ROSS, AUSTRALIA – A bakery in a tiny, rural town in northeast Tasmania has become an unlikely pilgrimage site for Japanese tourists and Studio Ghibli animation fans alike.
No one is quite sure how or when the Ross Village Bakery became a cult tourist destination, but it’s believed that the shop, located in a quaint former convict settlement, was the inspiration for a key location in the Hayao Miyazaki animated classic “Kiki’s Delivery Service” (“Majo no Takkyubin”).
Bakery owner Carl Crosby explains that visitors first started arriving about 25 years ago, back when his partner’s parents ran the business.
“Kirsty’s parents were wondering why everyone was coming here, and they started asking questions instead of answering them and found out that it was assumed the movie had been inspired by the bakery,” says the 55-year-old.
Released in Japan in 1989, “Kiki’s Delivery Service” is a coming-of-age story about a 13-year-old witch named Kiki who, together with her black cat Jiji, moves to a distant seaside village to complete her witch training.
While in her new home, Kiki is taken in by the owners of a local bakery, who allow her to live above their shop in a spare attic room.
Studio Ghibli has neither confirmed nor denied that Ross is the basis for the Gutiokipanja Bakery in the film, adding to the mystery of how fans came to find the Ross Village Bakery in the first place.
“People say (Miyazaki) visited, but we don’t know,” Crosby says.
With its ornate, wrought iron doors, the bakery’s 168-year-old wood-fired oven is the star attraction of the shop among Kiki fans.
Despite being located behind the bakery’s service area, Crosby takes guests back into the kitchen during quieter periods and allows them to see the antique up close.
“We try to keep this area (in front of the oven) clean enough that people can come in and take pictures because it happens 24/7,” Crosby says as he attends to some pastry, which forms part of the bakery’s famous vanilla slice.
During the peak summer holiday period, Crosby says roughly half of the customers are “friends of Kiki,” meaning up to 200 people per day could be interested in seeing the oven or “Kiki’s Room,” the small attic above the bakery available for fans who wish to stay the night.
While all fans are excited to see Kiki’s Room, Crosby says it’s travelers from Japan who express the most delight when they see the small two-bed loft space.
“People love it. They walk in there and they go up the stairs and all of a sudden you see the magic in their eyes and why they’re here,” he says.
“The animation of them with their laughter and giggles is pretty priceless sometimes.”
Crosby says some fans dive head first into the experience, making their stay at Ross Village Bakery as immersive as possible.
“We had a Japanese guy walk up the street dressed like Kiki one day to check into the room. Nothing but a black dress, red shoes and a bow in his hair,” he says with a laugh.
The guest subsequently donated the outfit to the bakery and Crosby leaves the bow in the bedroom for people to take photos of.
Over the years, visitors to Kiki’s Room have signed guestbooks that the bakery has kept, featuring messages written predominantly in English and Japanese, as well as fan art.
But with the exception of the antique oven and the attic bedroom, visitors to the bakery could be forgiven for mistaking the shop for any other Australian country-town bakery.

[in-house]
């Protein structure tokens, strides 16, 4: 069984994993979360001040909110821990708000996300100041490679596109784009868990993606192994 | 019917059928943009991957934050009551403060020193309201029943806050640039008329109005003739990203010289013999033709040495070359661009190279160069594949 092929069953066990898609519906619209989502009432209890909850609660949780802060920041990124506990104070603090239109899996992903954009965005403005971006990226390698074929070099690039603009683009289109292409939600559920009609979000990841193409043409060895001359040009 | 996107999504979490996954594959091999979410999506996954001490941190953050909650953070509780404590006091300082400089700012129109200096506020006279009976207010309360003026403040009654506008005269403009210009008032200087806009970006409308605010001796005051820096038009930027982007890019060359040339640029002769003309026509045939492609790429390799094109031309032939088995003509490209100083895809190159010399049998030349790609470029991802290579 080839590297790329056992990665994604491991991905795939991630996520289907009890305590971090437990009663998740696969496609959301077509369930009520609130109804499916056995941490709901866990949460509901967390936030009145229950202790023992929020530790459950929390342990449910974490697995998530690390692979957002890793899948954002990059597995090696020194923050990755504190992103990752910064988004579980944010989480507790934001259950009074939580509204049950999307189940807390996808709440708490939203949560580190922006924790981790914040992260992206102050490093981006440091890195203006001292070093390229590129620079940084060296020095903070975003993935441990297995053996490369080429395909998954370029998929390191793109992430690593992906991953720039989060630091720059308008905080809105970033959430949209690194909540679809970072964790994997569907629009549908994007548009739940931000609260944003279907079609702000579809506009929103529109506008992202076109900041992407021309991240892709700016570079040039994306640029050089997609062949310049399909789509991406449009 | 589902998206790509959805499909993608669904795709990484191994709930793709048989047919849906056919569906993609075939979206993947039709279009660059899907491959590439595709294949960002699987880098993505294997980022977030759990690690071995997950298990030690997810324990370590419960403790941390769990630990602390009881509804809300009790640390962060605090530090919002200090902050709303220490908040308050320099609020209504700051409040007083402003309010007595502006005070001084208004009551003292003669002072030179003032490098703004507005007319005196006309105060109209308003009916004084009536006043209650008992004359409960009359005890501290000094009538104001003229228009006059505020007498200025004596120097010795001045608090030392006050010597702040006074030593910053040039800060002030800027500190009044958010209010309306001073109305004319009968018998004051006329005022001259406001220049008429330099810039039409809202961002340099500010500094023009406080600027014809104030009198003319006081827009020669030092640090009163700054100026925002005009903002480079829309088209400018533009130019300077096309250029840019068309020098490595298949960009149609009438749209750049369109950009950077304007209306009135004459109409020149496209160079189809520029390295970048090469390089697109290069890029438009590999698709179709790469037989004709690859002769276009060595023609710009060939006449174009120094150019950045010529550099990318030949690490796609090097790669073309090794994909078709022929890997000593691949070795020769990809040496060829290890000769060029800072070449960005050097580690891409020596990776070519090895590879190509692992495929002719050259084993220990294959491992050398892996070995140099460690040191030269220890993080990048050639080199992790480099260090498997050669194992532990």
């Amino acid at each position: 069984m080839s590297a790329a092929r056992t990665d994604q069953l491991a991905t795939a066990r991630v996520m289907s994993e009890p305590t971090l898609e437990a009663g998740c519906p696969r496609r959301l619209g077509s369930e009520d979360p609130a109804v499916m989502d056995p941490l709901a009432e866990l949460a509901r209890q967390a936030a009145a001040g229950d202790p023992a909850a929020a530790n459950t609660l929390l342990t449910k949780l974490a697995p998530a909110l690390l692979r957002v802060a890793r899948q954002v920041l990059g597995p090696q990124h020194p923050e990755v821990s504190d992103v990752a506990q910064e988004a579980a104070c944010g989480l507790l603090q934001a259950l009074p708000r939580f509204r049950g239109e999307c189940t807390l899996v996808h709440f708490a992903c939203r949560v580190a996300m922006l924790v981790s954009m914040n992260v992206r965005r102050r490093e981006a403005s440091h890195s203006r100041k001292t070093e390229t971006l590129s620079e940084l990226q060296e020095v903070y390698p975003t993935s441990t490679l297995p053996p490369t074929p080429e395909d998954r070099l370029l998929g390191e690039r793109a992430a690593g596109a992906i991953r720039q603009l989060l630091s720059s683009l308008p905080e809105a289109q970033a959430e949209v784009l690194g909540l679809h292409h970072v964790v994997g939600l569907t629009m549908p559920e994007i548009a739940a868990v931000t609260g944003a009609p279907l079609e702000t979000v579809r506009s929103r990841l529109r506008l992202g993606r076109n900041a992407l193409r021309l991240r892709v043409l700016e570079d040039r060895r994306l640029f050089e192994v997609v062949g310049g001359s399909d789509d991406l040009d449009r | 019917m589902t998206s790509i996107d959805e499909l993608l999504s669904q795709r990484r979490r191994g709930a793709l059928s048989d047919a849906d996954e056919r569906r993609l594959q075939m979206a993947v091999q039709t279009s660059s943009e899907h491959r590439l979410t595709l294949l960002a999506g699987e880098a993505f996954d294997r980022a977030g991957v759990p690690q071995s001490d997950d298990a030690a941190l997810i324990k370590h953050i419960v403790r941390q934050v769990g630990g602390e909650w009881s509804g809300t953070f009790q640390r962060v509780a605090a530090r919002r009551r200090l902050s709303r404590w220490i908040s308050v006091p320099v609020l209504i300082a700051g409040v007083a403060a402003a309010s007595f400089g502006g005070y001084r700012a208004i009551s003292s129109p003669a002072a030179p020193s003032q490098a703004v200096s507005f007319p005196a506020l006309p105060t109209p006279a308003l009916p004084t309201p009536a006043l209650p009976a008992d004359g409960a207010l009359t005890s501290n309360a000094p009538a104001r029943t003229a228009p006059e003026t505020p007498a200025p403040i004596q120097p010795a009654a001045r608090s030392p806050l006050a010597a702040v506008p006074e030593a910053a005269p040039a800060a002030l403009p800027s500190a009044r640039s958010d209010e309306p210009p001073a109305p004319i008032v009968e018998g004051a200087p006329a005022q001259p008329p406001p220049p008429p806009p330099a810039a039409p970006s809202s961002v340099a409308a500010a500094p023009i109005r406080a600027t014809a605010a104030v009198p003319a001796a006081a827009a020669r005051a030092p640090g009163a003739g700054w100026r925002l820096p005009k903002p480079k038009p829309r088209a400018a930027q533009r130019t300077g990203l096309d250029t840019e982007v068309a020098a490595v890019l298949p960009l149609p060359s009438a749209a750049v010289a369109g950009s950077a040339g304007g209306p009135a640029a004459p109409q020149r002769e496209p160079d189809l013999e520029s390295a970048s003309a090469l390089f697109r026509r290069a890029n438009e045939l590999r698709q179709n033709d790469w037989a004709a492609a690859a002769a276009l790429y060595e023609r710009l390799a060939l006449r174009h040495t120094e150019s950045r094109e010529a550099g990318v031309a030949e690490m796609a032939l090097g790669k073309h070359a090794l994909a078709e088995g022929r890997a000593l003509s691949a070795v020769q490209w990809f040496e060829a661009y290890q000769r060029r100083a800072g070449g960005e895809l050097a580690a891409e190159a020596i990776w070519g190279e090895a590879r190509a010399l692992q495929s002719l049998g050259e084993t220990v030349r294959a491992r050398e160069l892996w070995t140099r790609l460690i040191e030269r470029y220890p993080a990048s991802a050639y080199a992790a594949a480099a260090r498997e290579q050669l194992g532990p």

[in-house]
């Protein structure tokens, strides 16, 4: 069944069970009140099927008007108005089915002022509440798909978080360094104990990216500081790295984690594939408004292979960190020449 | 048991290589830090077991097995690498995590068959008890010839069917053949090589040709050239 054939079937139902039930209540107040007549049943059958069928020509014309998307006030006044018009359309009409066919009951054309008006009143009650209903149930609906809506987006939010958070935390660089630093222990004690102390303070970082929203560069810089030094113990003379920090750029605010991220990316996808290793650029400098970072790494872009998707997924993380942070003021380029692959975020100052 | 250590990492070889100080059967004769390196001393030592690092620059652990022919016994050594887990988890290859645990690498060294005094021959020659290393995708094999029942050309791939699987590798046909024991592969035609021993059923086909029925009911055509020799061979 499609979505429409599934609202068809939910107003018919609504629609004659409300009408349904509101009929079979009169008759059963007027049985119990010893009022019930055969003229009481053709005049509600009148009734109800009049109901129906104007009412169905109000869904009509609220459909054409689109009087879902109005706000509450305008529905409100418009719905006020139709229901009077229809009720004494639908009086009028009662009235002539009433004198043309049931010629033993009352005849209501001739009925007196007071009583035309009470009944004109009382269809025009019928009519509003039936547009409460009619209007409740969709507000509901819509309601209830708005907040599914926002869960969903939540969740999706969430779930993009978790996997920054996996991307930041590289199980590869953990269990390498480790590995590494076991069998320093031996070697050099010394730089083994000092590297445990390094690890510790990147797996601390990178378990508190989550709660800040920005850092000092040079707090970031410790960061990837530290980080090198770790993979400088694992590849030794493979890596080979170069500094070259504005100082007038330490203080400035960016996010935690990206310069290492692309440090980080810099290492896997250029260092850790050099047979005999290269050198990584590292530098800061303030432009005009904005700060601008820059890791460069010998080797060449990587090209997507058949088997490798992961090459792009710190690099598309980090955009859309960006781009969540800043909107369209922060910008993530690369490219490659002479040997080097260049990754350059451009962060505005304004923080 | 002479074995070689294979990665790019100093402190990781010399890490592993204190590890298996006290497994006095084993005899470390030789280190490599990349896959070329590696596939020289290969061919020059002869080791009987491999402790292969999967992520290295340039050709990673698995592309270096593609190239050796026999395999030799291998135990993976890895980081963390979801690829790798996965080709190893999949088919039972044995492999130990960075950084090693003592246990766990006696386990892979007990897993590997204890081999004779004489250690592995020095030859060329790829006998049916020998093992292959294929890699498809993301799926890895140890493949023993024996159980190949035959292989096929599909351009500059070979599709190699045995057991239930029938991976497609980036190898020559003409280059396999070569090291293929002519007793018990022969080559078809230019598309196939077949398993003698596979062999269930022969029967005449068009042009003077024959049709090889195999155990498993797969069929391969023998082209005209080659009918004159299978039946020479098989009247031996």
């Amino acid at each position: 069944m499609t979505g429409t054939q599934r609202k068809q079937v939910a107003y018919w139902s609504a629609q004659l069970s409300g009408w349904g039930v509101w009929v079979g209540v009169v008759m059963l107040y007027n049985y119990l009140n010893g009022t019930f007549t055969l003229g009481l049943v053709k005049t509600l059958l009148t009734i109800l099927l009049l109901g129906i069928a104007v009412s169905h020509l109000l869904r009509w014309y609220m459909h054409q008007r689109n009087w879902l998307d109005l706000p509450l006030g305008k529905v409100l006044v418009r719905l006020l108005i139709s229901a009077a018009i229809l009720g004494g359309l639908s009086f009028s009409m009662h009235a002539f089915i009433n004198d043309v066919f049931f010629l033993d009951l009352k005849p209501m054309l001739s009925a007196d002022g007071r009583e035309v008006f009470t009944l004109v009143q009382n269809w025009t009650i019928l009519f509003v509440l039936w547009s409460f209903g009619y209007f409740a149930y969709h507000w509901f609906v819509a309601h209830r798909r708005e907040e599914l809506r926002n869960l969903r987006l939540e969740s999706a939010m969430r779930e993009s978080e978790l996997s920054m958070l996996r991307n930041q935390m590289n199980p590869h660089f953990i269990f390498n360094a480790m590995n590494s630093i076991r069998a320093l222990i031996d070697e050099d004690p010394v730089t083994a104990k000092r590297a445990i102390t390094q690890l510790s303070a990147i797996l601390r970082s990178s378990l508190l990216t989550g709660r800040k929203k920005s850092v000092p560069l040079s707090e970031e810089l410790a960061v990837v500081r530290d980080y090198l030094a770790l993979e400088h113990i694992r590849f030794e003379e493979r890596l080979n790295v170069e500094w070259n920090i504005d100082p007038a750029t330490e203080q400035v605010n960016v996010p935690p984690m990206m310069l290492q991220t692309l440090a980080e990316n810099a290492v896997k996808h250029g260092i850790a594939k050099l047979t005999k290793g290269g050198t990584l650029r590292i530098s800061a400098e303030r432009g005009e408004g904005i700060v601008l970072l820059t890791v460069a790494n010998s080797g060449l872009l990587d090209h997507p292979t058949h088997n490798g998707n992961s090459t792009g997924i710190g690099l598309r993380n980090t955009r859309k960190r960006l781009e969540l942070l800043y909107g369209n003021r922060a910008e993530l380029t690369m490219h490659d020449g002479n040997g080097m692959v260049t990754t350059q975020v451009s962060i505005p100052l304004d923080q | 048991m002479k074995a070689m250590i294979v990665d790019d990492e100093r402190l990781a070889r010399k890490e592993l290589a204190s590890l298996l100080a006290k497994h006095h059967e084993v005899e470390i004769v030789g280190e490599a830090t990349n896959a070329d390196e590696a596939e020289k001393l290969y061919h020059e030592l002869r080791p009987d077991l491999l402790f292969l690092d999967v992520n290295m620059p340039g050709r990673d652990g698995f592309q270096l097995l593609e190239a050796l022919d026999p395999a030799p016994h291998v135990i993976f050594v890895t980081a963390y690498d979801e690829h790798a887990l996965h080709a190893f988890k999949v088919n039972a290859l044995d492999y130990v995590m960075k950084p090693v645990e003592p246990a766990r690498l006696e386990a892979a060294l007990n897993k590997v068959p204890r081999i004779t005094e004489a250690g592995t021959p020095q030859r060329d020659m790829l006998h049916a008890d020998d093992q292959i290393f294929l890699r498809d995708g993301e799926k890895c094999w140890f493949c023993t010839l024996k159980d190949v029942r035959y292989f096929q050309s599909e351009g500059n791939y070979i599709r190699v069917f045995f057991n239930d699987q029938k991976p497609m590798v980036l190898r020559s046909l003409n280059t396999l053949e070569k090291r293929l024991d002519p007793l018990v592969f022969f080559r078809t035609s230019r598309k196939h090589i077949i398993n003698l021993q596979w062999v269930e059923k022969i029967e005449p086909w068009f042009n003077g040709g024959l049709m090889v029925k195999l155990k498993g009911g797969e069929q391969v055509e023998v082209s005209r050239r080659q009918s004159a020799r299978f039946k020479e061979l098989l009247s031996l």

However, Craig Norris, a University of Tasmania lecturer who wrote an academic paper on the pilgrimage phenomenon in 2013, says the connection between the bakery in Kiki’s story goes beyond visual similarities.
After reading through the archive of messages in the visitor’s books, Norris, 44, found young Japanese travelers were identifying with Kiki’s journey toward adulthood, and saw their visit to the bakery as a way of helping them explain their own experiences.
“The fans themselves — or more accurately probably working-holiday visa holders in Australia or people who studied in Australia — who have faced adversity have made sense of their experience through Kiki at that moment in time, being in the bakery,” he says, pointing out that living and working in regional Australia presents linguistic and cultural challenges that may make people feel isolated.
“So the bakery is a way of helping them use popular culture almost as a resource to make sense of that challenge,” he says.
Norris suggests the location of the bakery itself, 1½ hours north of the state capital, Hobart, along a winding and almost uninhabited freeway, adds to a sense of achievement when visitors reach their destination.
As a result, the bakery’s popularity continues to thrive among Ghibli fans, despite not receiving official confirmation from the animation studio.
“At the Ross bakery there is a different type of authenticity happening,” he says. “It’s not a story of how something came to be made but more the ownership of it within the audience itself.”
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The lack of a rubber stamp of approval is also a blessing in disguise for the bakery owners.
“This way we don’t have to get into the trademark world,” Crosby says. “Otherwise we need to have a surcharge on every time we say ‘Kiki’s Delivery Service’ or ‘Jiji.'”
As the popularity of Studio Ghibli animations continues to spread to other parts of the world, Crosby has noticed more fans from other backgrounds have begun to make the pilgrimage, suggesting the reputation of Ross Village Bakery will also continue to grow.
“I think as long as there are international students and working-holiday visa holders who identify themselves as kind of alien while in Australia, I think Kiki and the bakery will continue,” Norris says.